America’s explicit support of the Mexican federal army against the Catholic soldiers is not sugarcoated in the film, and we learn that America supplied warplanes to the Calles administration. (In fact, though not mentioned in the film, American pilots flew air support against the Cristeros in at least one battle.)
Knights of Columbus will be proud to hear their organization named in the film as a source of pressure on the Coolidge administration to seek a resolution to the war. This they did. And it is heartening to see Supreme Knight Carl Anderson listed as an executive producer of a film that so unequivocally supports the armed uprising, given that the Knights’ involvement at the time of the war was somewhat different.
While it is true that American Knights raised one million dollars, these funds were deliberately not given to the Cristero army. Supreme Knight Flaherty, reported the New York Times of November 6, 1926, was publicly explicit that the money was to aid exiled Mexican priests and religious and to support a propaganda campaign on both sides of the border. He added that the Knights in America were definitely not helping to support an armed rebellion in Mexico. Of course, the position of the Knights was little different from that of most of the American Episcopacy who were unwilling to support an armed rebellion against a (Marxist) government that enjoyed full diplomatic recognition of the United States. “Iron Mike” Curley of Baltimore and Francis Kelly of Oklahoma were two notable exceptions.
Was the armed uprising moral? Dean Wright’s conclusion must be yes, so sympathetically does he portray the Cristeros. But observers then and now were and are less certain. Pope Pius XI was never clear. Rueben Quezada, who has written a fine summary of the conflict for Ignatius Press, recently stated in an interview with National Catholic Register Radio that he believes that the Cristeros’ action did not meet the criteria for just war.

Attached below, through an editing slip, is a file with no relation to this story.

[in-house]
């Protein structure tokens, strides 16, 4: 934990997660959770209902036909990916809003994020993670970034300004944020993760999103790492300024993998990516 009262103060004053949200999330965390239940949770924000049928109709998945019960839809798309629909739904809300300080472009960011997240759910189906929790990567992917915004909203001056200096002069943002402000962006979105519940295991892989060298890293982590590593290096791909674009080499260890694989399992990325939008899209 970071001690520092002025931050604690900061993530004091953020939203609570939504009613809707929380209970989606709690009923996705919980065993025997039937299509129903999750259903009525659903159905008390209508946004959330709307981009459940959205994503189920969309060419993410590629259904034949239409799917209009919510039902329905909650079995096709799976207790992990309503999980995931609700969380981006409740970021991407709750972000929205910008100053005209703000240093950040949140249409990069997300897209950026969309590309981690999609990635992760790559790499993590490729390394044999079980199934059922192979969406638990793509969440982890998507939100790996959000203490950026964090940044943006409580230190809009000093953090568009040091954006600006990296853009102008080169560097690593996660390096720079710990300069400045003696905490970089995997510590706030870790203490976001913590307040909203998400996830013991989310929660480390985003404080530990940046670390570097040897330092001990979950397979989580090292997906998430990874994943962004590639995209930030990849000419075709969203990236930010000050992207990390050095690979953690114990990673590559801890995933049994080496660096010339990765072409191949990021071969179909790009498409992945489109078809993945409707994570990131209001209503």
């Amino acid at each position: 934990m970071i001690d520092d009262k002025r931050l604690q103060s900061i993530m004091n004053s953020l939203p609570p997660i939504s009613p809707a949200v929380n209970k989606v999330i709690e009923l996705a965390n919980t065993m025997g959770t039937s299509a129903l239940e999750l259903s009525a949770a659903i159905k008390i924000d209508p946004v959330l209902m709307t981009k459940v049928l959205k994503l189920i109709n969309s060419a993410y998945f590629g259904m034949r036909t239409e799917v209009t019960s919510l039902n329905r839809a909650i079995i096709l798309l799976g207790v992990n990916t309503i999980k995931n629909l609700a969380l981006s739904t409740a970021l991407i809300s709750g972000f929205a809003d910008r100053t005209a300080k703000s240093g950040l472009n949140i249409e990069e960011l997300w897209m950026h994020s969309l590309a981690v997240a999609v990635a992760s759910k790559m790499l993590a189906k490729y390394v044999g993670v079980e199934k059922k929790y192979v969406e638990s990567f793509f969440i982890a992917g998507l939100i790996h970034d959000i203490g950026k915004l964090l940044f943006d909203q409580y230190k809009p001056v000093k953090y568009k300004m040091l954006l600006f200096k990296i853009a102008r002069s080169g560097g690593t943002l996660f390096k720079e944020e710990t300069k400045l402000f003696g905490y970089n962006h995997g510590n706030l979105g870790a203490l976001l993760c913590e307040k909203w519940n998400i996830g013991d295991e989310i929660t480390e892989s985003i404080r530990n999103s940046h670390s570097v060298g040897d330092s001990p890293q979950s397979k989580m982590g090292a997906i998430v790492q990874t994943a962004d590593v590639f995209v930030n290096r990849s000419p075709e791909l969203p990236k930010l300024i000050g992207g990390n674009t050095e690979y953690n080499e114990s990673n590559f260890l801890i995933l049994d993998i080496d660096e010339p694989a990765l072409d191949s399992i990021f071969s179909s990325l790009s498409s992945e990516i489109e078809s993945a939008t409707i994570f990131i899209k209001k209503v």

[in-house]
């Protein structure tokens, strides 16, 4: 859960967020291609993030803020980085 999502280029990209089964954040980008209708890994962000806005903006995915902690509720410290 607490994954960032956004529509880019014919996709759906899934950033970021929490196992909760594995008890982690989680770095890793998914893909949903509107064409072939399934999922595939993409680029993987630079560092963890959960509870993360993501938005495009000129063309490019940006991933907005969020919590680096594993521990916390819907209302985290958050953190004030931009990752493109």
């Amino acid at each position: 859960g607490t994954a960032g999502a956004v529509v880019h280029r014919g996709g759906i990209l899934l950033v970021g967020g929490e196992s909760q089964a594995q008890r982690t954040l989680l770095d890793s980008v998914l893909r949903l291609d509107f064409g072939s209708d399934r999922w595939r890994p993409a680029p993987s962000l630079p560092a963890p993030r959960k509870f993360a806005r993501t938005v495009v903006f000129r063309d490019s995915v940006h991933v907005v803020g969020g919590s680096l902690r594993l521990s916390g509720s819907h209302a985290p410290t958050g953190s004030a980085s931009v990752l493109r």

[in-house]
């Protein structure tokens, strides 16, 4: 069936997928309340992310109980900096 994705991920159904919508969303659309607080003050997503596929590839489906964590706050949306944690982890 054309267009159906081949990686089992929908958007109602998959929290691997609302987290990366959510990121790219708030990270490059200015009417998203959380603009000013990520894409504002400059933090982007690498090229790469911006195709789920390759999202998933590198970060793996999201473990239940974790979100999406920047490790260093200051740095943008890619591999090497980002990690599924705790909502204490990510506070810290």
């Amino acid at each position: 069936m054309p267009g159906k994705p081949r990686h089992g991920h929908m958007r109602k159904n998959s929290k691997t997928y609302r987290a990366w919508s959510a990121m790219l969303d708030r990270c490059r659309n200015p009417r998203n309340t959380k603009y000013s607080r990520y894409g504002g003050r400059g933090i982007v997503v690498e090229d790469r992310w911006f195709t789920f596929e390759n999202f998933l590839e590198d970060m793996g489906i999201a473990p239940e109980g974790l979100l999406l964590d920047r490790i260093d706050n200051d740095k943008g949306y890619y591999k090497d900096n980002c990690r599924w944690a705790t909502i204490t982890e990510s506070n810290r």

I believe, however, that the revolt was justified because Plutarco Calles, by his tyranny, had lost his claim to rule. According to Bellarmine and Suarez, in such a case, sovereignty reverts to the people in whom it always dwells. (Cf. Right and Reason Austin Fagothey, chapter 30.)
It is true that the Cristeros—and Wright does not hide this—did cross the ius in bello line. Vengeance inspired a brutal train robbery in which civilians were killed. Moreover, one of the film’s heroes is a bandoleer wearing, pistol-packing priest, Father Reyes Vega played by Santiago Cabrera. St. Thomas is explicit that priests should not bear arms, and the sympathetic portrayal of Vega, who in real life seems to have been a gunslinger in more ways than one, is morally problematic. Another partial whitewash is Oscar Isaac’s “El Catorce”, so called because he singlehandedly killed fourteen federal soldiers. The real El Catorce, Victoriano Ramirez, killed fourteen guards escaping from a jail where he was awaiting a murder trial.
Some closing thoughts. Eduardo Verástegui is underused in the role of Blessed Anacleto Gonzales Flores. Peter O’Toole as Father Christopher does well setting in motion the theme of redemption that leavens and anchors the film. Like the best things in Christianity, the redemption begins with a small act of charity, in this case, forgiveness.
Newcomer Mauricio Kuri as the boy martyr Jose Sanchez del Rio, starts off the picture perhaps too cute but develops well to the point that we believe his courage and devotion in the face of a diabolically brutal death.
Costuming and sets have been obviously and meticulously inspired by the abundant photographic record of the war. Indeed, one of the picture’s minor heroes is a martyred photographer. Stay seated for the final credits for a slideshow of some of these images. The score, alas, is heavy handed and emotional, no surprise from the pen of Titanic scorer James Horner.
Finally, the R-rating is wholly undeserved. I polled folks leaving the theater and not one thought it deserved an R-rating. It makes one wonder whose side the MPAA is on.
Well, not really.
I think we know, and it’s not the side of Christ the King. All the more reason to go see this picture, which is nothing less than a gem in the mire of Hollywood.